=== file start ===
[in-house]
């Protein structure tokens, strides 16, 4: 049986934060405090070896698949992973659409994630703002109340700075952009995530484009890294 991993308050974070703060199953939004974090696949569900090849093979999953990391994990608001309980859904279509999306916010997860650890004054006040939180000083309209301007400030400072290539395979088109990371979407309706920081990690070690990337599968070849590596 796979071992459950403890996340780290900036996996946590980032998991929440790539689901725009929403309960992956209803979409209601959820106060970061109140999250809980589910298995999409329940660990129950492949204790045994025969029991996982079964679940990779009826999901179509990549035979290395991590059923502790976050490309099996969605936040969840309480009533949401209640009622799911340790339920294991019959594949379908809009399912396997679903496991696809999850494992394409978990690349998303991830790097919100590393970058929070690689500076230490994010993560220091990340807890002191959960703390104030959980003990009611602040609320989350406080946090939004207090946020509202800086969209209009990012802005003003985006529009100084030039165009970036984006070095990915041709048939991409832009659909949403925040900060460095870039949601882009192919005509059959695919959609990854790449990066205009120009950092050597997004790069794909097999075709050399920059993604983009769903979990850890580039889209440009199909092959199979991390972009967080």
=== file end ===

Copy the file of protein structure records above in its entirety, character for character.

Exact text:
[in-house]
């Protein structure tokens, strides 16, 4: 049986934060405090070896698949992973659409994630703002109340700075952009995530484009890294 991993308050974070703060199953939004974090696949569900090849093979999953990391994990608001309980859904279509999306916010997860650890004054006040939180000083309209301007400030400072290539395979088109990371979407309706920081990690070690990337599968070849590596 796979071992459950403890996340780290900036996996946590980032998991929440790539689901725009929403309960992956209803979409209601959820106060970061109140999250809980589910298995999409329940660990129950492949204790045994025969029991996982079964679940990779009826999901179509990549035979290395991590059923502790976050490309099996969605936040969840309480009533949401209640009622799911340790339920294991019959594949379908809009399912396997679903496991696809999850494992394409978990690349998303991830790097919100590393970058929070690689500076230490994010993560220091990340807890002191959960703390104030959980003990009611602040609320989350406080946090939004207090946020509202800086969209209009990012802005003003985006529009100084030039165009970036984006070095990915041709048939991409832009659909949403925040900060460095870039949601882009192919005509059959695919959609990854790449990066205009120009950092050597997004790069794909097999075709050399920059993604983009769903979990850890580039889209440009199909092959199979991390972009967080």